In lieu of an abstract, here is a brief excerpt of the content:

GROSS 67 DAVID GROSS ERNST BLOCH (1885-1977) In August of 1977, Ernst Bloch, one of the major figures of European Marxism, died in Germany at the age of92. He was the last of a remarkable generation of European inteUectuals, born in the 1870s and 1880s, who helped recast Marxist thoughts in the 20th century, turning it away from the economism andpositivism of the Second International and toward a reintegration with HegeUan and "ideaUstic" currents of thought. To some this represented a loss and a reversion to pre-Marxist or nonrevolutionary modes of analyses. To others it meant an enrichment of Marxism and a return to the original spirit and intention of Marx himself. Because Bloch has been viewed from both perspectives, he has been castigated on the one hand as a renegade Marxist (particularly by East German party inteUectuals), and praised on the other as a genuinely innovative and creative thinker. In the latter camp can be found numerous groups, from humanistic theologians to a good part of the German New Left of the 1960s, who picked up and developed some of Bloch's core ideas. His most important book, Das Prinzip Hoffnung (The Principle ofHope), is one of the richest, most imaginative works produced by a Marxist in this century. It deserves a place alongside ofGeorgLukács' History and Class Consciousness, Antonio Gramsci's Prison Notebooks, and Jean-Paul Sartre's Critique ofDialecticalReason as a major text of Marxism, though it is the only one of these four works that has not yet been translated in its entirety. Born in Ludwigshafen, Germany in 1885, Bloch grew up studying music, philosophy, and Uterature, but eventuaUy settled on philosophy as his major interest. Before World War I he studied with Georg Simmel in BerUn and with Max Weber in Heidelberg. Along with Lukács, who was the same age, Bloch was the youngest and by some accounts the most brilliant member of the famous Weber Circle which included such thinkers as Karl Jaspers, Friedrich Gundolf, Emil Lask, Ernst Troeltsch and Wilhelm Windelband. When the war broke out Bloch, already a 68 THE MINNESOTA REVIEW pacifist, fled to Switzerland where he wrote his first significant work Geist der Utopie (The Spiritof Utopia). In the 1920s he returned to Germany and, as an independent writer andjournaUst, moved from a vaguely sociaUst to a Marxist perspective, though he neverjoined the Communist Party. In the early 1930s Bloch was forced to leave his homeland once again, both because ofbis poUtical orientation and his Jewishbackground. EventuaUy he found his way to the United States where he spent a goodpart of his time between 1937 and 1945 writing his three volume magnum opus, ThePrinciple ofHope. After the war Bloch returned to East Germany to become professor of Philosophy at the University of Leipzig, but by the mid-1950s he feU into disfavor with party officials whowere unsympathetic to what he caUed his "open Marxism." After a time he was forbidden to pubUsh or teach. In 1961, when the Berlin WaU went up, Bloch happened to be on a brief speaking tour in West Germany. Taking advantage of his situation he decided to remain in the Federal RepubUc for good. He was given an academic appointment at Tübingen University where he continued to Uve until his death two years ago. Bloch's contribution to Marxism was many-sided. In the 1920s, along with others Uke Lukács and Karl Korsch, he helped uncover and strengthen the HegeUan strains within Marxism. Particularly important in this respect was his emphasis on the dialectical method as the best way not only ofgrasping existing reaUty but of finding the means to get beyond it. He was one of the first on the Left to appreciate the work of Freud and to incorporate Freudian insights into his own analysis—and this weU before Wilhelm Reich and the Frankfurt School became better known for the same thing. In contrast to the anti-utopian tendencies of the Second International (based largely on Engel's essay "SociaUsm: Utopian and Scientific"), Bloch consciously revived the long, and in his opinion too neglected, Utopian tradition and tried to re-invigorate contemporary Marxism with it. There has...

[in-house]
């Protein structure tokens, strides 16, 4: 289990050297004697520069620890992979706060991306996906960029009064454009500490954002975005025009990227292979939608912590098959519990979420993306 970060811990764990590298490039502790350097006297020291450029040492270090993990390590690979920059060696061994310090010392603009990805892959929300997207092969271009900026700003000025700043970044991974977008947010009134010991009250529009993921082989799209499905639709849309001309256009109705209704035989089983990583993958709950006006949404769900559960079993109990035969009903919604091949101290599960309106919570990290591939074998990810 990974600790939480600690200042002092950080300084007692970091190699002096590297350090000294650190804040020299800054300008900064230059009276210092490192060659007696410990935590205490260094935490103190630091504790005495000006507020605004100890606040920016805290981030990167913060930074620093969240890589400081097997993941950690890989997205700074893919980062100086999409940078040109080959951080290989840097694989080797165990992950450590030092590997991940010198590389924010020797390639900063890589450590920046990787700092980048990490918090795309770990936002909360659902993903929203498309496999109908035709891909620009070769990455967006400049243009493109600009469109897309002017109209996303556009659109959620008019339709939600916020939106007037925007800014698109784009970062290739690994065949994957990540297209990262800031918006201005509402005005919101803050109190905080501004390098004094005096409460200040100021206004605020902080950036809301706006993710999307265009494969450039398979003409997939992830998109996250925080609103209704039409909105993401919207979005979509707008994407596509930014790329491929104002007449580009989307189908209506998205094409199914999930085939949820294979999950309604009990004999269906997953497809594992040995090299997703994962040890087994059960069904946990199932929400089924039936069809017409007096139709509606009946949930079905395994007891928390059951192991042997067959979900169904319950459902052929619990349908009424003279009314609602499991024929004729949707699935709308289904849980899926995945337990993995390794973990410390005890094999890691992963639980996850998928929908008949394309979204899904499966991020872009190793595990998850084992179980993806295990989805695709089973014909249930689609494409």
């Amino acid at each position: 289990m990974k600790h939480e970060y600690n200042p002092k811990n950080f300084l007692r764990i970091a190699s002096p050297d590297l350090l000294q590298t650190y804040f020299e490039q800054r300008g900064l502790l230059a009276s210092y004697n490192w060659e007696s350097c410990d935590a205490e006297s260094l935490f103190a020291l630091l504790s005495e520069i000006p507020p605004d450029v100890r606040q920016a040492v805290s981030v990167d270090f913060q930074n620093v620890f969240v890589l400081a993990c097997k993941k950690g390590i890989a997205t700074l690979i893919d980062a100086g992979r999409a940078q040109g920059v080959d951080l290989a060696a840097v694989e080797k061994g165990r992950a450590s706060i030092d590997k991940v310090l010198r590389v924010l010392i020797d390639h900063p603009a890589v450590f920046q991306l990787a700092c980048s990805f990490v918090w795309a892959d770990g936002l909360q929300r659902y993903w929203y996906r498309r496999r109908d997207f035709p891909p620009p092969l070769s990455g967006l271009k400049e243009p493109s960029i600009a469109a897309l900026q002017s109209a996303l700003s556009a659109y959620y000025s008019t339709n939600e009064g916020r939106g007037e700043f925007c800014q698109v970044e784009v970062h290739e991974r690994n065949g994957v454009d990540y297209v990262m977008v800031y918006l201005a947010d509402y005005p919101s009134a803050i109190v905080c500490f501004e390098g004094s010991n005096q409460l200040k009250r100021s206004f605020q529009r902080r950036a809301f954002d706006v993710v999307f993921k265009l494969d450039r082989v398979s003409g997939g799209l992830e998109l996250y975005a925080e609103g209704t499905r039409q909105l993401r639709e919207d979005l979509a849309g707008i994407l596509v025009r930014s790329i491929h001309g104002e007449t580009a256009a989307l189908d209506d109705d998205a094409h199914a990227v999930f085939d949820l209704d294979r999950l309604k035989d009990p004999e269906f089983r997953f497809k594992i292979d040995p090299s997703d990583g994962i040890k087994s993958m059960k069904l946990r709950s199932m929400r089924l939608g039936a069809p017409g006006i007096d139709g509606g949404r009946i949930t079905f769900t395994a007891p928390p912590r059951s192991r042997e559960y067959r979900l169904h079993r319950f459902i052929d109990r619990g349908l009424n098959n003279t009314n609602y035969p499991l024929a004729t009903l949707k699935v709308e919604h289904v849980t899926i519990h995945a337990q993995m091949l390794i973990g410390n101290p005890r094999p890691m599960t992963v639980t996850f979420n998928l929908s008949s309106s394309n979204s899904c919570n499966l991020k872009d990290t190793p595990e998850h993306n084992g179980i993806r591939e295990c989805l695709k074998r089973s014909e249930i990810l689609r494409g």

Additional Information

Print ISSN
pp. 67-71
Launched on MUSE
Open Access
Back To Top

This website uses cookies to ensure you get the best experience on our website. Without cookies your experience may not be seamless.